I flip coin A. If it lands heads, I will flip coin B. If coin B lands heads,
I'll give you $20.
"You did not receive $20. What is the probability that coin A landed tails?"
Two-thirds, I should think.
The situations seem analogous.
> Now I think the correct answer to all these questions is 1/2. Once you
> know you are not a clone, the knowledge that a coin flip outcome may
> have caused some unobservable external material to be rearranged should
> not change the distribution of that outcome.
If the coin-flip could have cloned you and you are not a clone, that
information alters your assessment of probabilities. If the coin-flip
resulted in a glass of water boiling, the information that you are not a clone
is irrelevant.
> This set of answers may seem counter-intuitive because you will observe
> the subject say "the probability that the coin will land head up is 1/2"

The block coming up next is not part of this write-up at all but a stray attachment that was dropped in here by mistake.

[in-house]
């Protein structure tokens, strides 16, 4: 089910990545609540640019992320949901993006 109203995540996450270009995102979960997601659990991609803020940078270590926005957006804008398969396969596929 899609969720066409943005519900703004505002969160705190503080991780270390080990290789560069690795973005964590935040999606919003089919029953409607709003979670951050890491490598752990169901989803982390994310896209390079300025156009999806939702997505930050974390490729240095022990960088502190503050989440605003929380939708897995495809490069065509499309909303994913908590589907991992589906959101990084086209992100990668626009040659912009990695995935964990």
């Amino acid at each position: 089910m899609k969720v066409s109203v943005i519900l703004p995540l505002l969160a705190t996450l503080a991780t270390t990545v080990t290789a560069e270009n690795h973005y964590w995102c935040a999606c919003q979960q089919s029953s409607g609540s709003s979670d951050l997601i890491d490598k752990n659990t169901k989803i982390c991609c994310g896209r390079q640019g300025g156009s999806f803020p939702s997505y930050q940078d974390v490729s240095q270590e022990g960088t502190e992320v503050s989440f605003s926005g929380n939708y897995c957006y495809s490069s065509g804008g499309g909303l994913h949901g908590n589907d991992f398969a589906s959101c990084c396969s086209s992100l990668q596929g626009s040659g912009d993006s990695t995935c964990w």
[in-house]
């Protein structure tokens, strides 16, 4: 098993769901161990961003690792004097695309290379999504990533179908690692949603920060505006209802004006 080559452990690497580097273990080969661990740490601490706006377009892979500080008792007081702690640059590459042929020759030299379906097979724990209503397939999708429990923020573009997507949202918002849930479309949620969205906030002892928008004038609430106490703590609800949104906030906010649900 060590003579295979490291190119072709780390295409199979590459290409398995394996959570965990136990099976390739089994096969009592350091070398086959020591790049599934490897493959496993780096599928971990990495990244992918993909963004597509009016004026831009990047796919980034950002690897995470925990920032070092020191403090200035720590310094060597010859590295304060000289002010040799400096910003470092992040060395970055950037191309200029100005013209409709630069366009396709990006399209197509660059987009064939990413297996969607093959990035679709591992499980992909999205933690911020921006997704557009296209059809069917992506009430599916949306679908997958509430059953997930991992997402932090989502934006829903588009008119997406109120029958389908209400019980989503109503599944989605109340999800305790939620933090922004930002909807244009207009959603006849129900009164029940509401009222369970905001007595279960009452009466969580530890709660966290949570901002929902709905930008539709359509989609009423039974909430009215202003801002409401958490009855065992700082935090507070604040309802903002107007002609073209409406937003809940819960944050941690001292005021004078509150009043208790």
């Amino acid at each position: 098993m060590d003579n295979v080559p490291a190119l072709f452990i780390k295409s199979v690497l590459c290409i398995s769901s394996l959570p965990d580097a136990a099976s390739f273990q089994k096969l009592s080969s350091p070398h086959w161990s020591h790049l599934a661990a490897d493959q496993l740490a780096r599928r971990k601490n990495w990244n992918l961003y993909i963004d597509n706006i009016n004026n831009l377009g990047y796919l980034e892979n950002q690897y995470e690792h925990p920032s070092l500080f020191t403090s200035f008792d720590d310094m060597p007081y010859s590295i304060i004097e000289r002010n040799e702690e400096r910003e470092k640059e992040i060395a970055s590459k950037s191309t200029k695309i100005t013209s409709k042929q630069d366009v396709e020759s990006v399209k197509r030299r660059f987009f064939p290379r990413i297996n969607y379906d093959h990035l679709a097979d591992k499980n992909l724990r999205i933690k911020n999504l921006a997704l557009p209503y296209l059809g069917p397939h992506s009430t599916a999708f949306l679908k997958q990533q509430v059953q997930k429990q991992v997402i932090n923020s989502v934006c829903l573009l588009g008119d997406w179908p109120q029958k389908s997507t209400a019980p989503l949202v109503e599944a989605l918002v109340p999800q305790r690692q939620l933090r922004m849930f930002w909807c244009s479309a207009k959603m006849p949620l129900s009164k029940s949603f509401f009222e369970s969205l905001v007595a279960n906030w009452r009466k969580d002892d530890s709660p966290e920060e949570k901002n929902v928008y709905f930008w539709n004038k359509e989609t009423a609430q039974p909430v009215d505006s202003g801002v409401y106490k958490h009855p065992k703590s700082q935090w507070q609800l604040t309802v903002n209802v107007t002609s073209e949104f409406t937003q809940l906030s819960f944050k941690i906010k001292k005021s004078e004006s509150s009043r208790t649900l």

> before he goes to sleep and say "the probability that the coin landed head
> up is 2/3" immediately after he wakes up. However the alternative is
> equally counter-intuitive. If answer set A is correct, and suppose the
> copying process is slightly defective so that the original can tell that
> he is not a clone when he wakes up, then you will observe the subject say
> "the probability that the coin will land head up is 1/2" before he goes to
> sleep and say "the probability that the coin landed head up is 1/3"
> immediately after he wakes up.
The original subject will say "the probability that the coin landed head up is
1/3". The cloned subject, if any, will say "the coin landed head up". The
changes balance out.
-- sentience@pobox.com Eliezer S. Yudkowsky http://tezcat.com/~eliezer/singularity.html http://tezcat.com/~eliezer/algernon.html Disclaimer: Unless otherwise specified, I'm not telling you everything I think I know.